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Why do hospital patients feel better after sitting in a garden, or working with plants? How are gardens within nursing homes helping patients with Alzheimer’s disease safely enjoy the outdoors?
Answers to these questions lie within the landscape of horticultural therapy. Horticultural therapy is a broad term applied to many fields of interest regarding plants and people. Because of my mother’s car accident twenty-two years ago, I’ve personally witnessed numerous sessions of rehabilitative and occupational therapy. Mom would tell you it is much easier to do twenty repetitions of a particular exercise if sunshine, soil and seeds are involved.
Unable to walk long distances, my mother isn’t well enough to grow a large garden, but that doesn’t stop her from enjoying planting containers, something she and I do each year around Mother’s Day. I gather plants, soil and tools, and Mom supplies the enthusiasm.
After thinking about how much it buoys Mom’s spirits, last week, I spoke to Nancy Chambers, HTR, Director, Glass Garden, Rusk Institute of Rehabilitation Medicine at the NYU Medical Center. For over sixty years, the Glass Garden at the Rusk Institute has been a vanguard in the horticultural therapy field, and its presence is still enjoyed by patients and the local community. However, a dark cloud looms over the horizon for the Glass Garden. Although the gardens are public botanic gardens, most, including the conservatory, will be eliminated by 2012. Still, Chambers assures me programs will go on indoors within therapy rooms. Plants will still come to the patients, but the community will lose the gardens, the bunnies and the greenhouse.
“Many gardens throughout the U.S. have been patterned after those at the Rusk Institute,” she said, “We’ve trained people all over the country and will continue to do so.” Training is offered at the institute and through seminars throughout the country.
The origins of horticultural therapy bloomed in several parts of the United States almost simultaneously with one of the first institutions being the Quakers Friends Hospital Asylum in Philadelphia. The Quakers were among the first to believe nature was an essential part of healing, and that mental illness could be healed. The Menninger family in Topeka, KS, also incorporated these ideals within their sanitarium.
Later, Dr. Howard Rusk worked with veterans returning from WWII and started the Rusk Institute in 1949 in New York City. He asked horticultural philanthropist, Enid A. Haupt, to build a greenhouse so therapeutic work could go on year round.
“It was her first garden donation, and she enjoyed it so much that she later created other gardens at the Smithsonian and saved the conservatory at the New York Botanical Garden,” said Chambers.
The American Horticultural Therapy Association defines four types of therapy:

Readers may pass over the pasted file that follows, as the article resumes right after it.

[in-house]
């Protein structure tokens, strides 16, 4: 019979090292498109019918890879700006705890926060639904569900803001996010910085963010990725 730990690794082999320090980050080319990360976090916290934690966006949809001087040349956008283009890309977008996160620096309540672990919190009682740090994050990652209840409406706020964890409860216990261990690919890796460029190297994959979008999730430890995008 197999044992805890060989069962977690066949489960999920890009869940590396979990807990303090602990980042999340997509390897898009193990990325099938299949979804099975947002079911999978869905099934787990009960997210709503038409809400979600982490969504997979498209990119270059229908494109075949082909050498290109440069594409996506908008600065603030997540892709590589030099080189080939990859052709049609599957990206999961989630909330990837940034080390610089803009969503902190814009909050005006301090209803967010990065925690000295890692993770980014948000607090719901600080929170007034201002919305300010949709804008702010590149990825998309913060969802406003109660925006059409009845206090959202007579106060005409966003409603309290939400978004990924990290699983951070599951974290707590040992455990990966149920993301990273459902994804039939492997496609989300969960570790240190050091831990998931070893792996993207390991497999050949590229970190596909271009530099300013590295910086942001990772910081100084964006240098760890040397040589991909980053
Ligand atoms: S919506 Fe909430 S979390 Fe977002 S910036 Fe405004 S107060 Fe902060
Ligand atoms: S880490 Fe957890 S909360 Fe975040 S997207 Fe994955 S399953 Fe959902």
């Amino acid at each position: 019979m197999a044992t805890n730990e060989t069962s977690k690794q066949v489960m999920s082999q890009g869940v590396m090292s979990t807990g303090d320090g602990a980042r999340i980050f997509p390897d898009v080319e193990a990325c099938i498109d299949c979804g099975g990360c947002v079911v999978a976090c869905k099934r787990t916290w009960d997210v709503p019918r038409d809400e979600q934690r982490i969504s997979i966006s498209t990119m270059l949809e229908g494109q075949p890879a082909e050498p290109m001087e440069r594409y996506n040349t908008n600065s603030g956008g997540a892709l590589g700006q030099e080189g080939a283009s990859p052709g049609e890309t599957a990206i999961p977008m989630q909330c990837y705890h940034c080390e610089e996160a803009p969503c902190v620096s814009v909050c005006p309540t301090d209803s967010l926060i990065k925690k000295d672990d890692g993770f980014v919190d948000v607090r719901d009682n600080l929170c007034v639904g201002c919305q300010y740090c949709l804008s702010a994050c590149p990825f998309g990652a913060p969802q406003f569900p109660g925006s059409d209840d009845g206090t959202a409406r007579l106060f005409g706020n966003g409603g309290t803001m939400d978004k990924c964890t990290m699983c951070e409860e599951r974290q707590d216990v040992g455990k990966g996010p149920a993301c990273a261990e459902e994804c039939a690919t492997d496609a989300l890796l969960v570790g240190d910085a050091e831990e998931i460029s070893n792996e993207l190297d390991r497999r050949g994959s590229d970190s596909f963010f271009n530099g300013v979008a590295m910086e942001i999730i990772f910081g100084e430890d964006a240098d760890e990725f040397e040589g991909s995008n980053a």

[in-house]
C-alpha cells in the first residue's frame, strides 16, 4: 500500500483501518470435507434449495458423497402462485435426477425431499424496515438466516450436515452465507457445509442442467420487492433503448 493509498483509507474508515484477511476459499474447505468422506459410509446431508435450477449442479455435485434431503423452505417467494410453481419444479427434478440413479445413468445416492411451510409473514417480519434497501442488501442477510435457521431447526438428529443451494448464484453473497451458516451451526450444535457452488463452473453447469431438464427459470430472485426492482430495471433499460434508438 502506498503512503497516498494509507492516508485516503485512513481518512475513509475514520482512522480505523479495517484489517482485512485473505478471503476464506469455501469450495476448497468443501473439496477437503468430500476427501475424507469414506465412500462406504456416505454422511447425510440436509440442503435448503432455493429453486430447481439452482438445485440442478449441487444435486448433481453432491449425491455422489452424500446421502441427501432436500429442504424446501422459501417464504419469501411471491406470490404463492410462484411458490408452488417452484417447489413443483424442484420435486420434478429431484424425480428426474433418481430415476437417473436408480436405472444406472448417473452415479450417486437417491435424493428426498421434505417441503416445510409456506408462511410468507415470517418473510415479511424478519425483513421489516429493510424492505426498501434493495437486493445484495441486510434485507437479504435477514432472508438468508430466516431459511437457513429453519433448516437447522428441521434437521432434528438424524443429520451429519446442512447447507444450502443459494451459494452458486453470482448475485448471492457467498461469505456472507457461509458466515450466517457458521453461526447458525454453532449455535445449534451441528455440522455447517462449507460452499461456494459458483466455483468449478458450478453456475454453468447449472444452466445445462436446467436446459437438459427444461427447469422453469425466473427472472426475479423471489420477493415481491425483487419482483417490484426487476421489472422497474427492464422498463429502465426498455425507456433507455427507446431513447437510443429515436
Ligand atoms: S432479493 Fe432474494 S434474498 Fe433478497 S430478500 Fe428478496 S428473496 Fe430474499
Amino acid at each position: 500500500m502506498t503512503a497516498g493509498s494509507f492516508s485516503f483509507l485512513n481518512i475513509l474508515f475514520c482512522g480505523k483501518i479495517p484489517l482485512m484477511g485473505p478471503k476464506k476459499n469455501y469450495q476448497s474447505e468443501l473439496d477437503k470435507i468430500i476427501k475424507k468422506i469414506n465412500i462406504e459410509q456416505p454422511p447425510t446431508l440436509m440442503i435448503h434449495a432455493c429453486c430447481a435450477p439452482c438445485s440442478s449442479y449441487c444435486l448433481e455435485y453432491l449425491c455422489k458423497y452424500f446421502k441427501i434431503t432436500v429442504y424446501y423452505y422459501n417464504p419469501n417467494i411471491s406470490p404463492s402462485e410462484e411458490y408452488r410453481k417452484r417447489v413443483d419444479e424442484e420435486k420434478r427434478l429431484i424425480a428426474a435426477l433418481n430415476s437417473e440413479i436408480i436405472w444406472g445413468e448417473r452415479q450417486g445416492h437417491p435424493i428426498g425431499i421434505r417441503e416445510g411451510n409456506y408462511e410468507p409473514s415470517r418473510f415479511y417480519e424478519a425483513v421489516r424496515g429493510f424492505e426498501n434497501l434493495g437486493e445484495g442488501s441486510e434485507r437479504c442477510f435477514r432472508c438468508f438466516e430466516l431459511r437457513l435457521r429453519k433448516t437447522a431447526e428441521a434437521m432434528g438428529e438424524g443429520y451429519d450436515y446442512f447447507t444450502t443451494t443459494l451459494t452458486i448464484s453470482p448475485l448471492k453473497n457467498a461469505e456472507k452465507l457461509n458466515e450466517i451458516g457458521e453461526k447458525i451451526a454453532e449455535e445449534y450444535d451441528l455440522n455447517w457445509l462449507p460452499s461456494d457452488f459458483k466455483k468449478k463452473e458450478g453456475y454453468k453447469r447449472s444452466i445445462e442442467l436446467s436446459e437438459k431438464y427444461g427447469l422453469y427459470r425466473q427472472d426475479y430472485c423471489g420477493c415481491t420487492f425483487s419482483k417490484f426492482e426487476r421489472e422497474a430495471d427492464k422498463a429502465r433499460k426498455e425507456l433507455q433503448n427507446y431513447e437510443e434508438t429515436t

Prisons programs often fit into the last category because, while working in gardens helps prisoners reduce stress, it also provides them with opportunities to learn a vocational skill.
“Many prison gardens feed people so prisoners see value in their work,” said Chambers, “It is rewarding and valuable, and it is also a career in a very complex industry. Plants respond to care, but aren’t complicated like people.”
For rehabilitative therapy, the main goal is to help patients achieve independence and to bring them to their highest level of productivity in regular, everyday activities. To do this while working with plants makes the rehab much easier and more pleasurable.
“Pouring water from a watering can is like pouring a glass of milk for your child,” said Chambers, “Working in horticulture lets you practice in a beautiful setting.”
She stresses you don’t need specialized tools. At the Rusk Institute, they use chopsticks as dibbers, ice cream scoops as trowels, whatever is easily obtained. They also use real pots and soil, although to be as sensory as possible, they use a potting soil with only peat moss, perlite and coir.
To build a therapeutic garden, Chambers suggests raised beds sixteen to eighteen inches high because it is easier to work down with your arms than up.
“You don’t want people with disabilities to stand out. You want them to be able to garden with others,” she said.
A big growth area for horticultural therapy as a career is in nursing homes and assisted living centers.
Working with plants or even seeing them can boost one’s mood and help patients heal faster. According to biologist and naturalist, E.O. Wilson, humans are predisposed to living in a savannah like that of Africa, and we still yearn for that type of landscape. Rachael and Stephen Kaplan in their Attention Restoration Theory propose humans are better able to concentrate after being in nature or even looking at a picture of nature. They theorize gardens are “soft fascinations” which only require “effortless attention” like leaves gently blowing in the wind. Such images give our minds a rest from the “directed attention” required by our highly technical world.
There are many outstanding therapeutic gardens and landscapes throughout the United States, including those listed below. They make a great visit for anyone because we could all use a bit of therapy sometimes.
For more information on therapeutic landscapes, visit the Therapeutic Landscapes Network website here.